With Newfoundland being an Island Province, there are really only two ways to reach us: Airplane or Ferry. With the nearest airport being roughly three hours away from Port aux Basques, the majority of our visitors use Marine Atlantic's Ferry service to come and go from the island. These ferrys can encounter many similar issues to airplanes, but also have unique issues related to water travel. Here are four things to keep in mind when travelling by ferry:
1. Importance of Arrival Time
Marine Atlantic requests that all customers must arrive two hours prior to the ferrys scheduled departure. This policy is to ensue that all vehicles travelling on the ferry have been properly lined up and boarded so the ferry can leave on time. Before entering the lineup, there are two points in which you have to stop which can take up a fair duration of time, especially in the busy summer season.
The first of these two points are the ticket booths. During the summer season, the lineup from these ticket booths can stretch back to the highway. This is often due to large transport trucks which take up a lot of space as well as passengers who arrive at the same time.
2. Canadian Food Inspection Agency
This lineup then stretches into the second stop, which is the Canadian Food Inspection Agency Plant Quarantine Station. This Federal Government Agency is responsible for inspecting every vehicle that is leaving the province to ensure they do not have any soil or root crop vegetables within their vehicle. Newfoundland soil contains cysts that can affect the growth of potatoes and other root crops. To prevent this from spreading to other provinces, the CFIA confiscates any root crops, plants, or anything containing soil that would leave the province and washes any trace of soil from the vehicles before they board the ferry.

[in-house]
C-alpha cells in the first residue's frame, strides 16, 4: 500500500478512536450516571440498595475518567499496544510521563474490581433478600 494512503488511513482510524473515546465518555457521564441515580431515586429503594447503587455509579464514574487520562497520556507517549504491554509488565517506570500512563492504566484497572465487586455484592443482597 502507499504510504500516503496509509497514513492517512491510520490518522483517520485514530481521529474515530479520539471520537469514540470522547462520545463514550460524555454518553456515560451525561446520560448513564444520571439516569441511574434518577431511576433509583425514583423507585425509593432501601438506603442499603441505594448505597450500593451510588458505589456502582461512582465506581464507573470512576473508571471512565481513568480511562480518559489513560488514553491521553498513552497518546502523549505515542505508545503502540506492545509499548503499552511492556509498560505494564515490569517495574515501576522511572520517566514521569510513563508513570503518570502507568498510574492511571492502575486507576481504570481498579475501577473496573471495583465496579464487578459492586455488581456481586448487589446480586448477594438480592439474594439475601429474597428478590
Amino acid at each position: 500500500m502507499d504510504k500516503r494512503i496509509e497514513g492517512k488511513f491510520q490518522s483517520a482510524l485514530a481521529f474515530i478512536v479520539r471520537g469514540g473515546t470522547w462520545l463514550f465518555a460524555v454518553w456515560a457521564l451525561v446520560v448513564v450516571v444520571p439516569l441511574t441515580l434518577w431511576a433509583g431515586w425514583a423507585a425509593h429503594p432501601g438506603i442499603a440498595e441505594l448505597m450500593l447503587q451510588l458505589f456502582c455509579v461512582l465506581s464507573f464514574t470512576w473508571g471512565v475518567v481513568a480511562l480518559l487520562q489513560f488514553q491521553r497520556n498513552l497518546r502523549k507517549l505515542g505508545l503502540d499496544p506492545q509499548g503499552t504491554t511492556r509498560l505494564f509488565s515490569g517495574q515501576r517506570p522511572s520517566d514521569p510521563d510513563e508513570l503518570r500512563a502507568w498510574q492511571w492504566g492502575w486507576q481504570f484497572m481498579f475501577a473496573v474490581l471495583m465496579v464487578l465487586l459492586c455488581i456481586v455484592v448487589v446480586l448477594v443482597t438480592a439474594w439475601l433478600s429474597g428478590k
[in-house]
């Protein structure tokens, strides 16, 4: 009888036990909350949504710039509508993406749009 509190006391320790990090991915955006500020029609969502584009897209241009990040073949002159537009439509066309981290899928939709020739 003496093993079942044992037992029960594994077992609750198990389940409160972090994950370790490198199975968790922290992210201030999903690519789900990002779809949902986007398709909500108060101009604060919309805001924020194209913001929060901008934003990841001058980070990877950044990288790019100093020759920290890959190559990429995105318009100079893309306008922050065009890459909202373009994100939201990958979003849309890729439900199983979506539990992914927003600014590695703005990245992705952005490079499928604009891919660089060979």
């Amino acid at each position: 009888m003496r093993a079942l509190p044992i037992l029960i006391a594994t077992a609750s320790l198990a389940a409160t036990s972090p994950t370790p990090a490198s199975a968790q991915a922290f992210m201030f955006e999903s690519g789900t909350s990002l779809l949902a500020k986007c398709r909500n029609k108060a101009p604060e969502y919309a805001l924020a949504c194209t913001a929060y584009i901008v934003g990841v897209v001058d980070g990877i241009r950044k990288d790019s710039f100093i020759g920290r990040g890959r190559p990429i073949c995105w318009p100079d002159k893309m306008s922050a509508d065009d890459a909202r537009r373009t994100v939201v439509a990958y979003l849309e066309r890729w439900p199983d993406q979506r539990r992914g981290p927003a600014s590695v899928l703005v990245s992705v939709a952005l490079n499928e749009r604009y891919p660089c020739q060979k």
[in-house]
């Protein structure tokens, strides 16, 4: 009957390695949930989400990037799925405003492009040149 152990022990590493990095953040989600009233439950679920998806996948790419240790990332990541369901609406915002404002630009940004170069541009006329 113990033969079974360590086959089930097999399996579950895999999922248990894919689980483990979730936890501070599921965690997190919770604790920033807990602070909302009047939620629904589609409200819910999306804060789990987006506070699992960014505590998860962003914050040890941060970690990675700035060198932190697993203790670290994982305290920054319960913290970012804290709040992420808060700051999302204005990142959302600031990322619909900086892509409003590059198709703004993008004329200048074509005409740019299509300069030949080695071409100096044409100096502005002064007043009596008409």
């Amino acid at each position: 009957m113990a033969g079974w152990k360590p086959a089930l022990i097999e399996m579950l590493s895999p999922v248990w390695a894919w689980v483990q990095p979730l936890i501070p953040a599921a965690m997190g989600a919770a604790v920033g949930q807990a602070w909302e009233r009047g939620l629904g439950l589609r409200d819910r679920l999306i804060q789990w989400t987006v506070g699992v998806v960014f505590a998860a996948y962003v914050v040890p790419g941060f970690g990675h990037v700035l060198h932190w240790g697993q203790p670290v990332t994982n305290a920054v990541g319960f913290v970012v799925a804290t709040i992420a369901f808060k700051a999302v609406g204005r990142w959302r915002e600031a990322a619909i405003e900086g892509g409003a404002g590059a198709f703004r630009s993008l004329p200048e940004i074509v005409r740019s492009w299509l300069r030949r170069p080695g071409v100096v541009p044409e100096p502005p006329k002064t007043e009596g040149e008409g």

To avoid being caught in a long lineup, it is recommended to arrive sooner and take advantage of the services provided within the Marine Atlantic Terminal, such as their restaurant. It is also recommended to dispose of any potatoes, root crops, or any soil containing products before arriving at the ferry.
3. Wind & Cancellations
Newfoundland has always been known for its high winds, and with the Wreckhouse area being located just outside of Port aux Basques, it is almost certain that any forecasted high winds will affect the ferry crossings.
No matter what time of year you plan on travelling, always check the weather forecasts in advance and provide yourself with extra time in case your ferry crossing is delayed due to the wind or other weather related occurrences. It is always good to have a backup plan and check availability at local hotels just in case the ferry does not depart on time.
4. Ice Conditions in Winter
During the winter months it is almost guaranteed that the ferry will be canceled at least once due to the ice conditions between the two provinces. Some years, the ferrys have even been stuck in the ice for hours until the coast guard has been able to send an ice breaker to free the ship. These conditions are much harder to forecast than storms, which makes them much harder to prepare for. It is important to always give yourself extra time when traveling, especially during the winter months, because the ferry can be canceled any day for a variety of reasons.
A recent example of ice conditions causing an interruption in ferry service would be from April 5, 2019. Ice and wind in the harbour caused a buoy to be moved, which resulted in the ferry not being able to depart until the coast guard arrived to return the buoy to its proper location. This did not happen until the morning of April 6, which caused all ferry crossings to be delayed an additional 24 hours.
When travelling by ferry, its important to allot extra time (whether it be hours or days) too accommodate any unexpected weather, ice, or other occurrences listed above that could delay your travel plans. Always be sure to arrive before the designated two hour arrival time and that any soil or root crop vegetables have been discarded of before departing for the ferry.